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Publication numberUS5692678 A
Publication typeGrant
Application numberUS 08/432,942
Publication dateDec 2, 1997
Filing dateMay 1, 1995
Priority dateMay 1, 1995
Fee statusLapsed
Also published asCN1066640C, CN1135376A, EP0745428A1, EP0745428B1
Publication number08432942, 432942, US 5692678 A, US 5692678A, US-A-5692678, US5692678 A, US5692678A
InventorsGenichi Ishibashi, Kuniaki Sato, Hiroyuki Nakashima, Keiji Matsuda, Satoshi Shimizu, Seiji Watanabe
Original AssigneeKawasaki Steel Corporation
Export CitationBiBTeX, EndNote, RefMan
External Links: USPTO, USPTO Assignment, Espacenet
Flame spraying burner
US 5692678 A
Abstract
A flame spraying burner melts or partially melts with combustion heat, a spray material comprising a powdered fire-resisting material to thermally spray a damaged portion of a furnace wall or the like. The flame spraying burner includes a burner nozzle body having a central passage for supplying oxygen-contained gas, the central passage having a projecting leading end, and a plurality of fuel gas supply passages formed around the central passage. Each of the plurality of fuel gas supply passages has a leading end recessed from the leading end of the central passage. A cylindrical burner tile is positioned around the leading end of the fuel gas supply passages and extends to at least the leading end of the central passage. A plurality of oxygen jetting ports are formed in the radial direction around the leading end of the nozzle cap.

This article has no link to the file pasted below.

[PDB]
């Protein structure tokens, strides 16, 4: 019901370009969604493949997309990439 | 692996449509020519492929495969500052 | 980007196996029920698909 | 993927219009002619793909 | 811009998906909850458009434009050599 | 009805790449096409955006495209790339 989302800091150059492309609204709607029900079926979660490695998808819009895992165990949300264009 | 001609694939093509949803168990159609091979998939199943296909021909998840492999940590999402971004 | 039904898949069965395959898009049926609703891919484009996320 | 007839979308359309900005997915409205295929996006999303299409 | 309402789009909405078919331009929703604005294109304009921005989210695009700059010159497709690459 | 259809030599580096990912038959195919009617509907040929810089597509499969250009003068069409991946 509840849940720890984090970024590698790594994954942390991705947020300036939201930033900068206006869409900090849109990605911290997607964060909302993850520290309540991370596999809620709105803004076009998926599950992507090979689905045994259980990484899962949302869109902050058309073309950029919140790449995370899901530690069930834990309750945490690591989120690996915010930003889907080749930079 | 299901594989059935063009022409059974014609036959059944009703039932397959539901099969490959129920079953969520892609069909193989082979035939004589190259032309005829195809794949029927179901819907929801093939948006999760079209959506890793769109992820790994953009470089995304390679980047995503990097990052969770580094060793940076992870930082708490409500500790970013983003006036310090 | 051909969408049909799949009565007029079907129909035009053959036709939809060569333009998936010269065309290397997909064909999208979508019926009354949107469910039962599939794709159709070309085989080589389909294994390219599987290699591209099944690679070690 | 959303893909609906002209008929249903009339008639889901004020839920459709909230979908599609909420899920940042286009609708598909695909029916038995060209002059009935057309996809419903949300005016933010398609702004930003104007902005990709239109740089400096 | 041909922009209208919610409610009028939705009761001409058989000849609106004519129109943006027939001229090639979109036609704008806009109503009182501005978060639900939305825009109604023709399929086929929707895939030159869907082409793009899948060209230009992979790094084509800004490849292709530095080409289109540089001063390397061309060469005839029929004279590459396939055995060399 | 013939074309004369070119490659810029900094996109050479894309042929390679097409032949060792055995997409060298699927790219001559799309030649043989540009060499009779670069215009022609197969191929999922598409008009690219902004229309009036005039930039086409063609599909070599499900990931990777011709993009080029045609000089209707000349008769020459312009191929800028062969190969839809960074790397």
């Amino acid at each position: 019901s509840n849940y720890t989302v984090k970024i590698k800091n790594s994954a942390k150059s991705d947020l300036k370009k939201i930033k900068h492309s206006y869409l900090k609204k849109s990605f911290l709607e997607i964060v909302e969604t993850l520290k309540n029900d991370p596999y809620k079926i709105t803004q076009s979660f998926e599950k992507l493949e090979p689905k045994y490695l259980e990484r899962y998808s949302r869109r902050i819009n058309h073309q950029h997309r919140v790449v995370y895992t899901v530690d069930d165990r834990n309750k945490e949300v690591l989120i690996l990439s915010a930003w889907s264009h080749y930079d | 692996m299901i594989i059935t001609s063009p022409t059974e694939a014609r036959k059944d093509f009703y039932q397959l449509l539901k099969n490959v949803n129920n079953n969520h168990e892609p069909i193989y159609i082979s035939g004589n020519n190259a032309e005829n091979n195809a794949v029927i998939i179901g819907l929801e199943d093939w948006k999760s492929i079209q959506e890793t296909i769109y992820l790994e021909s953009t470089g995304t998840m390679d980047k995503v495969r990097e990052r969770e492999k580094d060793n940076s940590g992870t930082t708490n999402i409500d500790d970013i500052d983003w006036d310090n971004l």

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Claims(8)
What is claimed is:
1. A flame spraying burner for at least partially melting a spray material comprising a powdered fire-resisting material with combustion heat to thermally spray a damaged portion of an inner wall with the at least partially melted spray material, the flame spraying burner comprising:
a burner nozzle body having:
a central passage for supplying oxygen-contained gas and having a closed projecting leading end,
a plurality of fuel gas supply passages formed around the central passage, each of the plurality of fuel gas supply passages having a leading end recessed from the projecting lead end of the central passage and sized for supplying a mixture of a fuel gas and the powdered fire-resisting material, and
a plurality of oxygen-jetting ports formed in the projecting leading end to jet out oxygen contained gas in a radial direction from the central passage, and
a cylindrical burner tile positioned around the leading ends of the fuel gas supply passages.
2. The flame spraying burner of claim 1, wherein each of the oxygen-jetting ports is formed at an angle between 45 and 90 to a longitudinal axis of the central passage.
3. The flame spraying burner of claim 1, wherein the projecting leading end of the central passage is a detachable nozzle cap.
4. A flame spraying burner for at least partially melting a spray material comprising a powdered fire-resisting material with combustion heat to thermally spray a damaged portion of an inner wall with the at least partially melted spray material, the flame spraying burner comprising: